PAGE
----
Dates: 15 November to 24 December

2. Christmas Village at Belvedere Palace

Set away from the hustle bustle of historic centre, against the baroque backdrop of Vienna‘s most beautiful and significant sights, Belvedere Palace is another must visit Christmas market. Although market itself isn’t very big, but it features original handicrafts and culinary delights. With imperial vibe, this is definitely the most romantic markets. Don’t forget to try potato with melted raclette, served with pickles. Delicious !

You can also explore this beautiful baroque building and Belvedere Gallery from inside.

Location: Prinz Eugen-Strasse 27, 1030 Wien, Austria

Christmas market hours: Daily from 11:00 AM to 09:00 PM

24th December – from 11:00 AM to 04:00 PM, From 25th to 30th December – 11:00 AM to 07:00 PM

Dates: From 22 November to 31 December

3. Art Advent at Karlsplatz

If you are traveling with kids and like artistic souvenirs, this is the market you should go. The beautiful baroque Karlsplatz is all lit up with decorative strings of fairy lights, giving festive vibe all around. The pond in front of the church is dried up and is filled with hay, many cute pigs and sheep are here for you to pet.

Moreover, there are live acts such as fire dances, street theater and a fashion event. All food offered here are organically certified. If you wander around the little surrounding streets, you will find tons of local food to try. I recommend Raclette Brot (bread with warm cheese) and of course Schilcher Glühwein (mulled wine). So so good.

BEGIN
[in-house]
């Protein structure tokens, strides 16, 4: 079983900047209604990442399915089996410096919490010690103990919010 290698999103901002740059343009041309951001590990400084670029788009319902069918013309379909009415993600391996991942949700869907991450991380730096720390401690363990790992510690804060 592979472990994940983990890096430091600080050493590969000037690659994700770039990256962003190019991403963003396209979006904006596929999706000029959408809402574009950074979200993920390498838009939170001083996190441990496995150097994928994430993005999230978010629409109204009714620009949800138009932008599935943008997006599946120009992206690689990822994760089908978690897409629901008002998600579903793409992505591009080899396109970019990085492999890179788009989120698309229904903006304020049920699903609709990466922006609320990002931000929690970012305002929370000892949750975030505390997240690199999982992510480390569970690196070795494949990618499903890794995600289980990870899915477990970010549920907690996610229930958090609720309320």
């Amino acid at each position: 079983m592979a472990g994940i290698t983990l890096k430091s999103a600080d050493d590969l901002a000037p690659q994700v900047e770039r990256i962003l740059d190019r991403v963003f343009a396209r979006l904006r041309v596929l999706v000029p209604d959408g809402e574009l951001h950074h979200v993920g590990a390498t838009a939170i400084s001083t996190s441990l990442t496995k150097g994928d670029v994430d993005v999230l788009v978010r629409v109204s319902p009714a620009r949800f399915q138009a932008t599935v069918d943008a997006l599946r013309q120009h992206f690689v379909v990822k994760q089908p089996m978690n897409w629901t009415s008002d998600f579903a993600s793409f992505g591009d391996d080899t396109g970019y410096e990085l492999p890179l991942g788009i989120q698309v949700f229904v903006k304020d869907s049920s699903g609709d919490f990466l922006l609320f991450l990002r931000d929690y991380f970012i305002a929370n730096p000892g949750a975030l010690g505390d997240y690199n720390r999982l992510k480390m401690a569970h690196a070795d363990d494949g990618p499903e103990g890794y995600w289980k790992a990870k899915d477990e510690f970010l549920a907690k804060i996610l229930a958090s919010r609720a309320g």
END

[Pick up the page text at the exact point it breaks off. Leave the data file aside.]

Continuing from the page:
Wiener schnitzel is known EVERYWHERE, there is no restaurant that doesn’t have it. It’s pork, dipped in mashed eggs and then bread crumbs, fried and served with a salad and some potatoes or fries and the Dessert is Sachertorte. In Vienna there even is a Hotel named after it were you can get the best Sachertorte in the whole world. This dessert is also served everywhere in Austria. It’s a chocolate cake served with some whipped cream.

Other popular desserts in Vienna and Austria are Apfelstrudlel, it’s an apple pie but rolled up. If this is not served then your not in Austria. It’s served with apple sauce or vanilla sauce. And Kaiserschmarren. It’s a fluffy pancake but split into pieces and baked with raisins if you want to. It’s also served with applesauce or vanilla sauce.

Marillenknöddel are also very popular in Vienna and Austria. It’s basically a dumpling but filled with apricots. Germknöddel are also like dumplings but not covered in bread crumbs. And in the inside there’s chocolate or jam. The outside is sprinkled with what they call „Mohn“. It’s also served with vanilla sauce.

Viennas signature sweets are the Mozart-Kugeln, these are little chocolate balls filled with nougat and marzipan. You can get it in every supermarket in Austria but in Vienna there’s a huge shop only selling these. And a snack that is very very common are brezels. They come in small, big, sweet, salty and sometimes even spicy. It’s a baked pastry made from dough that is very commonly shaped into a knot.